The following first appeared in the Gazette-Journal.
After decades of restoration efforts, the Chesapeake Bay is finally starting to show promising signs. The oyster population is beginning to rebound. At times, water has been the clearest in decades. Underwater grasses sway in the shallows.
But this recovery is fragile. That's why it's troubling that Gloucester County's Board of Supervisors may back off from its restoration commitments. At its September 6 meeting, the board will consider weakening protections under the Chesapeake Bay Preservation Act that have been in place for decades, the first Virginia locality to consider reversing course in this manner.
Instead of rolling back protections, we need to remain on course to save the bay. Gloucester's rivers, creeks, and inlets have always been one of its biggest assets. Their natural beauty attracts people who visit and stay. Their bounty has long sustained watermen and is leading to the comeback of the Middle Peninsula's oyster industry.
Gloucester shouldn't put its waterways or the bay's recovery at risk. More pollution would threaten aquatic life and increase human health risks. The proposal to reduce countywide protections won't spur growth or reduce administrative costs. Instead, it would actually add costs and paperwork to citizens and businesses that buy and develop land.
The proposal would reduce the area within the county covered by the Bay Act's Resource Management Area (RMA), where current land use rules protect water quality. Right now, the Gloucester County RMA is countywide, meaning that everyone follows the same rules.
But the proposal in front of the board would reduce Gloucester's RMA to just about the smallest total area allowed. However, state law would still require sensitive areas like wetlands, floodplains, and places with erodible soil to be covered by the RMA. Defining these areas would cause headaches for developers, businesses, and homeowners. In the end, Gloucester would have a patchwork of development rules across property lines, creating uncertainty and adding to project costs.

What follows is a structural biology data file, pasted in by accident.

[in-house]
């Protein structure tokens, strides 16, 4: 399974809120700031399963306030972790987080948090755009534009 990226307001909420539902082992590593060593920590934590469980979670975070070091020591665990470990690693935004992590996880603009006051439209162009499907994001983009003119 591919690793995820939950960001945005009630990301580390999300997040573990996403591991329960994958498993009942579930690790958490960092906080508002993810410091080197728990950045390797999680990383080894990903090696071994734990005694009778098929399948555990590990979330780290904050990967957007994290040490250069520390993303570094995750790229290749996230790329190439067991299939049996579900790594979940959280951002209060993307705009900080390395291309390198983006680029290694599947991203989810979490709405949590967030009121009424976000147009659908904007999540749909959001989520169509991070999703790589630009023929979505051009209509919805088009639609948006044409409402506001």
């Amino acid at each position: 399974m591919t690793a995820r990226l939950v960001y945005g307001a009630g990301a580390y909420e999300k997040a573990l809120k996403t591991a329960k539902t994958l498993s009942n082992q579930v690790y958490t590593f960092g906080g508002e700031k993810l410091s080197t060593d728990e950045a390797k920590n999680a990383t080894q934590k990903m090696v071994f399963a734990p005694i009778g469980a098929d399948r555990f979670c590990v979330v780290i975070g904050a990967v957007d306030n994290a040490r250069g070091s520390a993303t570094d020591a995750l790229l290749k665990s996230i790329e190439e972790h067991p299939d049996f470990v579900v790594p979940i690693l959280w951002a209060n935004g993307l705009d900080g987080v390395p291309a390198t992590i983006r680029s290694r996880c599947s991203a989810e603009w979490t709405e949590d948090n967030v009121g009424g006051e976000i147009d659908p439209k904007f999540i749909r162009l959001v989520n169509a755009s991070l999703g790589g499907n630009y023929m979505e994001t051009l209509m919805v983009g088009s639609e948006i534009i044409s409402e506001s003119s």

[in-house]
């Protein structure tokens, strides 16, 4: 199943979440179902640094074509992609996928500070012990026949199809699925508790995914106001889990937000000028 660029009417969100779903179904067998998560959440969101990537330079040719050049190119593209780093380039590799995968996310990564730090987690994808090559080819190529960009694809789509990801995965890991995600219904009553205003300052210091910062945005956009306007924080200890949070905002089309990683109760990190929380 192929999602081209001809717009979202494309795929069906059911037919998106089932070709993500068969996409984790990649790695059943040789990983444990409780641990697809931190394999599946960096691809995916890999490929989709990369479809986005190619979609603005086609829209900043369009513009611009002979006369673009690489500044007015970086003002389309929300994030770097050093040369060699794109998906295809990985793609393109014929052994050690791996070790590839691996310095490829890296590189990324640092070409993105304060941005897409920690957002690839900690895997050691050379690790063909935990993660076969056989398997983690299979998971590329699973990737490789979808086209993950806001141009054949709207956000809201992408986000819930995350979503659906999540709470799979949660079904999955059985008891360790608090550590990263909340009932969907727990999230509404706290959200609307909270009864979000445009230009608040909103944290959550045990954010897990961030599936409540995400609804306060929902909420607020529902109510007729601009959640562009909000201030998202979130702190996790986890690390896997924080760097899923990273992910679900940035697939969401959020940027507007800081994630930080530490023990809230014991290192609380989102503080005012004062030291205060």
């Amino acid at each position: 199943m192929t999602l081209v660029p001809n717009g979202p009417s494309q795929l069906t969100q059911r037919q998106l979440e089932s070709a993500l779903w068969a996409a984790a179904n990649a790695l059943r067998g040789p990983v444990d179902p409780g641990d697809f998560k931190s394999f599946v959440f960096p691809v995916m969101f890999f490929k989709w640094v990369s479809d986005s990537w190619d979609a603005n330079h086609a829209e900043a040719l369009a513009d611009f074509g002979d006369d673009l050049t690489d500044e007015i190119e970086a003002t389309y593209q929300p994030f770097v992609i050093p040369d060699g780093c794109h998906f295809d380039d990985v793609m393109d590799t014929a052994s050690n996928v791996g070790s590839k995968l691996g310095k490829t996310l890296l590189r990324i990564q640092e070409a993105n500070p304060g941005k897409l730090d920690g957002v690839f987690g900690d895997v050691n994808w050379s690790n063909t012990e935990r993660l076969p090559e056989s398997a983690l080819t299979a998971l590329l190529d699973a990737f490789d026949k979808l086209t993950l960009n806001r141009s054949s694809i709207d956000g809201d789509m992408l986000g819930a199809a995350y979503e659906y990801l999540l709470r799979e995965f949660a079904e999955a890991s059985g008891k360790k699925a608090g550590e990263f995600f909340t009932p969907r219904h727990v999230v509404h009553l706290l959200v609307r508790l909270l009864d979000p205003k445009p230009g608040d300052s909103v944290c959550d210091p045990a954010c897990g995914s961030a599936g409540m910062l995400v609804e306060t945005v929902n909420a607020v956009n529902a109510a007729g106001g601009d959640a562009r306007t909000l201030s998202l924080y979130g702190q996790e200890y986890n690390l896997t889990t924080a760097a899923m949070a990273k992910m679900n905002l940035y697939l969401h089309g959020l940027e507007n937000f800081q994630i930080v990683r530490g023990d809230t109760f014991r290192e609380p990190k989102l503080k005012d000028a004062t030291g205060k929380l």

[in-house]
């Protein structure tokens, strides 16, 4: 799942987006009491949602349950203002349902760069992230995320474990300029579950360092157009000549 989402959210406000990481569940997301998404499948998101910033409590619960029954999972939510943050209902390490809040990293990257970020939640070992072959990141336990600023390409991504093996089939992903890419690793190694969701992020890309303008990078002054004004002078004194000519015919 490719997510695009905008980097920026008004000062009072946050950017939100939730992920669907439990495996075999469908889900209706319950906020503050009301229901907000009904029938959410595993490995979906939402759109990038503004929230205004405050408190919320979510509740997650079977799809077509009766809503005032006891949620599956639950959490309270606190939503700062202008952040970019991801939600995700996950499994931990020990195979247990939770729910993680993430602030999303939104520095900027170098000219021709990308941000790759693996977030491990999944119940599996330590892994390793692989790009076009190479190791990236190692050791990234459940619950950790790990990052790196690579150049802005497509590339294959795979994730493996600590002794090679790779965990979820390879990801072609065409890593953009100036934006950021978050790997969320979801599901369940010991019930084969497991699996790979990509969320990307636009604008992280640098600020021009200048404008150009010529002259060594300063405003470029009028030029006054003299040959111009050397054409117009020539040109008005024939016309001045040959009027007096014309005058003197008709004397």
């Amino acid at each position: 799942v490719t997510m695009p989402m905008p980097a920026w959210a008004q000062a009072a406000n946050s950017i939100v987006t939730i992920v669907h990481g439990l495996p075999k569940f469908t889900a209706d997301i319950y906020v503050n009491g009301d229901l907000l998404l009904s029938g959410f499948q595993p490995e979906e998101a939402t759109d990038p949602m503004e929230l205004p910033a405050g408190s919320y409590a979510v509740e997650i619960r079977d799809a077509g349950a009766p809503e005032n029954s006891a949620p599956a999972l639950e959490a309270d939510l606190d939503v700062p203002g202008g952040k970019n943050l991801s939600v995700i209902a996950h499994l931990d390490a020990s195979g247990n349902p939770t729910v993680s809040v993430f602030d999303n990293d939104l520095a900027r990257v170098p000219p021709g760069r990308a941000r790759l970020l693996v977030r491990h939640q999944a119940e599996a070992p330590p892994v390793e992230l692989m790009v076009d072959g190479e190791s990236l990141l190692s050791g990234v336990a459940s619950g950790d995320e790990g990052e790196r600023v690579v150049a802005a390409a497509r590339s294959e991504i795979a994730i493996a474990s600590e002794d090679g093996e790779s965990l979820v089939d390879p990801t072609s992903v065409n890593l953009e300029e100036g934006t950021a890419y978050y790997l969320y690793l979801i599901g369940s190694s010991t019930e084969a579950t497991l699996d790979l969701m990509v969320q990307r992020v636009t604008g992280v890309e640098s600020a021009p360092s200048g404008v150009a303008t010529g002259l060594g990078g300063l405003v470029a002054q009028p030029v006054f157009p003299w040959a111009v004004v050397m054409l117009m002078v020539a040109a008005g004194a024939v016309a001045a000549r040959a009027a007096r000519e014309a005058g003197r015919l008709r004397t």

Gloucester County staff have opposed the change. Likewise, the local realtors, business owners, and residents on the board-appointed Go Green Gloucester Advisory Committee recognized that the proposed changes would create "a regulatory landscape that is needlessly complex."
Even large commercial development wouldn't see benefits from the proposal. Development projects over an acre must meet state rules for stormwater management and erosion and sediment control. Given that, changes aren't likely to "have a great impact on economic development in the form of attracting new business," county staff said this summer in a memo to the board.
In short, the county has little to gain economically and a lot at risk for the environment. Fortunately, it's not too late. Gloucester residents can meet with their supervisor or go to the September 6 meeting to ensure that future generations have cleaner water than we do today.
�Rebecca LePrell, CBF Virginia Executive Director